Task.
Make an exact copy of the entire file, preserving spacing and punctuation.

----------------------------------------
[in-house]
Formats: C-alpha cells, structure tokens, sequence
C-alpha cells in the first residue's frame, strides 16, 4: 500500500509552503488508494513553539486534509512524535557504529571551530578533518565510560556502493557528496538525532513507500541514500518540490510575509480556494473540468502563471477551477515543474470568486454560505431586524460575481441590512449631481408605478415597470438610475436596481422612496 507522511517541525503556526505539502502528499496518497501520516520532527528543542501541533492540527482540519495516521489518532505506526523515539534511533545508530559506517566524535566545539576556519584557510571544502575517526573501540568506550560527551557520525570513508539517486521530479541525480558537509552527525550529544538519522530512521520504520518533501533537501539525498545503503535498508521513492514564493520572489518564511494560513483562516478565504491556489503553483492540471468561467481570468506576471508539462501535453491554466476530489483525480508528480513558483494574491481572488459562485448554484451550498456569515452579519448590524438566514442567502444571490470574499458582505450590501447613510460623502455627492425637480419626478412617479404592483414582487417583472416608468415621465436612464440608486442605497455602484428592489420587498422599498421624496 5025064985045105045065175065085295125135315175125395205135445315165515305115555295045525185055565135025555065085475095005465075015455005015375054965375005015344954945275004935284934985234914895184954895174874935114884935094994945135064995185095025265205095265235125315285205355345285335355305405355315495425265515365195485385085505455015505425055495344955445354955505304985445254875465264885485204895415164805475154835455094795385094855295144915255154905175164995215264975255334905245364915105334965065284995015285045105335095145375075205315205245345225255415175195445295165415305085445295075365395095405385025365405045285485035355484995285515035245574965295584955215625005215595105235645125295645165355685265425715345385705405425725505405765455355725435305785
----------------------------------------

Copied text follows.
[in-house]
Formats: C-alpha cells, structure tokens, sequence
C-alpha cells in the first residue's frame, strides 16, 4: 500500500509552503488508494513553539486534509512524535557504529571551530578533518565510560556502493557528496538525532513507500541514500518540490510575509480556494473540468502563471477551477515543474470568486454560505431586524460575481441590512449631481408605478415597470438610475436596481422612496 507522511517541525503556526505539502502528499496518497501520516520532527528543542501541533492540527482540519495516521489518532505506526523515539534511533545508530559506517566524535566545539576556519584557510571544502575517526573501540568506550560527551557520525570513508539517486521530479541525480558537509552527525550529544538519522530512521520504520518533501533537501539525498545503503535498508521513492514564493520572489518564511494560513483562516478565504491556489503553483492540471468561467481570468506576471508539462501535453491554466476530489483525480508528480513558483494574491481572488459562485448554484451550498456569515452579519448590524438566514442567502444571490470574499458582505450590501447613510460623502455627492425637480419626478412617479404592483414582487417583472416608468415621465436612464440608486442605497455602484428592489420587498422599498421624496 5025064985045105045065175065085295125135315175125395205135445315165515305115555295045525185055565135025555065085475095005465075015455005015375054965375005015344954945275004935284934985234914895184954895174874935114884935094994945135064995185095025265205095265235125315285205355345285335355305405355315495425265515365195485385085505455015505425055495344955445354955505304985445254875465264885485204895415164805475154835455094795385094855295144915255154905175164995215264975255334905245364915105334965065284995015285045105335095145375075205315205245345225255415175195445295165415305085445295075365395095405385025365405045285485035355484995285515035245574965295584955215625005215595105235645125295645165355685265425715345385705405425725505405765455355725435305785